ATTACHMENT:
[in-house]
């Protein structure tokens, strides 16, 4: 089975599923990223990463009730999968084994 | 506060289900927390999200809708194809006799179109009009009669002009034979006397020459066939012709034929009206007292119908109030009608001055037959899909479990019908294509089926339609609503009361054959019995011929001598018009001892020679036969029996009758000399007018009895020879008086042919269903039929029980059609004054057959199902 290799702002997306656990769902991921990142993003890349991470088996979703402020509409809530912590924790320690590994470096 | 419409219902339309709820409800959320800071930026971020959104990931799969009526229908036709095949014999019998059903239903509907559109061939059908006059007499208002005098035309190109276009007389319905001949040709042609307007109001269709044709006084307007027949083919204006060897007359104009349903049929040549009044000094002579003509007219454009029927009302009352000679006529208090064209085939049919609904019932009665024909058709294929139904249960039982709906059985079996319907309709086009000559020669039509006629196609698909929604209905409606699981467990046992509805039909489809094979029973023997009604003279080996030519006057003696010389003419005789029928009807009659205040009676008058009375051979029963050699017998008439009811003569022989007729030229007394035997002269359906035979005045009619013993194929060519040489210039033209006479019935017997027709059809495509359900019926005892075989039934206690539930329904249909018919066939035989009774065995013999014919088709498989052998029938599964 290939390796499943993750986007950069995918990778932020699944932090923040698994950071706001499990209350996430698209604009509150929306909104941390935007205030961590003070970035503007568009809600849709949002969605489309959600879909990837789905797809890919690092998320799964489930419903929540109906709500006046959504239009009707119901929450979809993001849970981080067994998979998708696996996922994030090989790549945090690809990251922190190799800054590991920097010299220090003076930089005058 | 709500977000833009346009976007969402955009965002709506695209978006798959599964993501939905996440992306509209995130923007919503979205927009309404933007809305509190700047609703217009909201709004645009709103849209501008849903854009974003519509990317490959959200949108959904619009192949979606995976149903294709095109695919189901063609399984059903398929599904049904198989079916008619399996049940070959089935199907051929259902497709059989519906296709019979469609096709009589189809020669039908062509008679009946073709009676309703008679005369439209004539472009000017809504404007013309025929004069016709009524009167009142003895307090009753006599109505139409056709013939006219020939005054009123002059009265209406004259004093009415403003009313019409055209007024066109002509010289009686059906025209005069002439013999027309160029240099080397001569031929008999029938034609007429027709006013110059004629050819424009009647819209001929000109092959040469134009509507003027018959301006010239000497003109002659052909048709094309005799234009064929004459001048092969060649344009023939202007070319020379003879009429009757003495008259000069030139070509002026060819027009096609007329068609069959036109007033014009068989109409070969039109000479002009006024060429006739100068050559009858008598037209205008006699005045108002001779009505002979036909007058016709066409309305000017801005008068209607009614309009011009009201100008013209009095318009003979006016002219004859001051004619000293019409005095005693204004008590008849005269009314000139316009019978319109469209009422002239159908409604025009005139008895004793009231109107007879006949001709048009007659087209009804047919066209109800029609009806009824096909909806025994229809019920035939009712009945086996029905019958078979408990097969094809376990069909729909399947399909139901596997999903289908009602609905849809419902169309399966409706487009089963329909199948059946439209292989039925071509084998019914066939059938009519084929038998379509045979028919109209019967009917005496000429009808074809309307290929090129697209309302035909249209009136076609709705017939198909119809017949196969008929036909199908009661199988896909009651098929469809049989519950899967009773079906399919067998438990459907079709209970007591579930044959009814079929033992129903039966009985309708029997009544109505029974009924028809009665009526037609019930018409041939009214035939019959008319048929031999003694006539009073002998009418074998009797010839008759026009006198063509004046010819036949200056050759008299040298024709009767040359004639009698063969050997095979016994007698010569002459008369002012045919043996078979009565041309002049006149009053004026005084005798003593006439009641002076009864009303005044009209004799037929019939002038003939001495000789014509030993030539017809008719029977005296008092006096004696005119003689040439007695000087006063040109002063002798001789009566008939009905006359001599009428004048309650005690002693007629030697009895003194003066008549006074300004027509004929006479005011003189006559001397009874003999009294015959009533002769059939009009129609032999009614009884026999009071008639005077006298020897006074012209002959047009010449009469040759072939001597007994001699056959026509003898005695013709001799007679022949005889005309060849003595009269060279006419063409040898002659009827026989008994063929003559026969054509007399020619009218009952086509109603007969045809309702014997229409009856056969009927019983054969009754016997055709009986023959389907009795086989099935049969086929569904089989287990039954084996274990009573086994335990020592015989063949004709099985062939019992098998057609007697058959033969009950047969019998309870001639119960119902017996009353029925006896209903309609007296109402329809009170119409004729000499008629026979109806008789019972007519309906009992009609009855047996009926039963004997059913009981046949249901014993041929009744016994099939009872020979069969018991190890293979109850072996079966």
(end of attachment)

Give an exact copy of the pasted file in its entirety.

[in-house]
């Protein structure tokens, strides 16, 4: 089975599923990223990463009730999968084994 | 506060289900927390999200809708194809006799179109009009009669002009034979006397020459066939012709034929009206007292119908109030009608001055037959899909479990019908294509089926339609609503009361054959019995011929001598018009001892020679036969029996009758000399007018009895020879008086042919269903039929029980059609004054057959199902 290799702002997306656990769902991921990142993003890349991470088996979703402020509409809530912590924790320690590994470096 | 419409219902339309709820409800959320800071930026971020959104990931799969009526229908036709095949014999019998059903239903509907559109061939059908006059007499208002005098035309190109276009007389319905001949040709042609307007109001269709044709006084307007027949083919204006060897007359104009349903049929040549009044000094002579003509007219454009029927009302009352000679006529208090064209085939049919609904019932009665024909058709294929139904249960039982709906059985079996319907309709086009000559020669039509006629196609698909929604209905409606699981467990046992509805039909489809094979029973023997009604003279080996030519006057003696010389003419005789029928009807009659205040009676008058009375051979029963050699017998008439009811003569022989007729030229007394035997002269359906035979005045009619013993194929060519040489210039033209006479019935017997027709059809495509359900019926005892075989039934206690539930329904249909018919066939035989009774065995013999014919088709498989052998029938599964 290939390796499943993750986007950069995918990778932020699944932090923040698994950071706001499990209350996430698209604009509150929306909104941390935007205030961590003070970035503007568009809600849709949002969605489309959600879909990837789905797809890919690092998320799964489930419903929540109906709500006046959504239009009707119901929450979809993001849970981080067994998979998708696996996922994030090989790549945090690809990251922190190799800054590991920097010299220090003076930089005058 | 709500977000833009346009976007969402955009965002709506695209978006798959599964993501939905996440992306509209995130923007919503979205927009309404933007809305509190700047609703217009909201709004645009709103849209501008849903854009974003519509990317490959959200949108959904619009192949979606995976149903294709095109695919189901063609399984059903398929599904049904198989079916008619399996049940070959089935199907051929259902497709059989519906296709019979469609096709009589189809020669039908062509008679009946073709009676309703008679005369439209004539472009000017809504404007013309025929004069016709009524009167009142003895307090009753006599109505139409056709013939006219020939005054009123002059009265209406004259004093009415403003009313019409055209007024066109002509010289009686059906025209005069002439013999027309160029240099080397001569031929008999029938034609007429027709006013110059004629050819424009009647819209001929000109092959040469134009509507003027018959301006010239000497003109002659052909048709094309005799234009064929004459001048092969060649344009023939202007070319020379003879009429009757003495008259000069030139070509002026060819027009096609007329068609069959036109007033014009068989109409070969039109000479002009006024060429006739100068050559009858008598037209205008006699005045108002001779009505002979036909007058016709066409309305000017801005008068209607009614309009011009009201100008013209009095318009003979006016002219004859001051004619000293019409005095005693204004008590008849005269009314000139316009019978319109469209009422002239159908409604025009005139008895004793009231109107007879006949001709048009007659087209009804047919066209109800029609009806009824096909909806025994229809019920035939009712009945086996029905019958078979408990097969094809376990069909729909399947399909139901596997999903289908009602609905849809419902169309399966409706487009089963329909199948059946439209292989039925071509084998019914066939059938009519084929038998379509045979028919109209019967009917005496000429009808074809309307290929090129697209309302035909249209009136076609709705017939198909119809017949196969008929036909199908009661199988896909009651098929469809049989519950899967009773079906399919067998438990459907079709209970007591579930044959009814079929033992129903039966009985309708029997009544109505029974009924028809009665009526037609019930018409041939009214035939019959008319048929031999003694006539009073002998009418074998009797010839008759026009006198063509004046010819036949200056050759008299040298024709009767040359004639009698063969050997095979016994007698010569002459008369002012045919043996078979009565041309002049006149009053004026005084005798003593006439009641002076009864009303005044009209004799037929019939002038003939001495000789014509030993030539017809008719029977005296008092006096004696005119003689040439007695000087006063040109002063002798001789009566008939009905006359001599009428004048309650005690002693007629030697009895003194003066008549006074300004027509004929006479005011003189006559001397009874003999009294015959009533002769059939009009129609032999009614009884026999009071008639005077006298020897006074012209002959047009010449009469040759072939001597007994001699056959026509003898005695013709001799007679022949005889005309060849003595009269060279006419063409040898002659009827026989008994063929003559026969054509007399020619009218009952086509109603007969045809309702014997229409009856056969009927019983054969009754016997055709009986023959389907009795086989099935049969086929569904089989287990039954084996274990009573086994335990020592015989063949004709099985062939019992098998057609007697058959033969009950047969019998309870001639119960119902017996009353029925006896209903309609007296109402329809009170119409004729000499008629026979109806008789019972007519309906009992009609009855047996009926039963004997059913009981046949249901014993041929009744016994099939009872020979069969018991190890293979109850072996079966």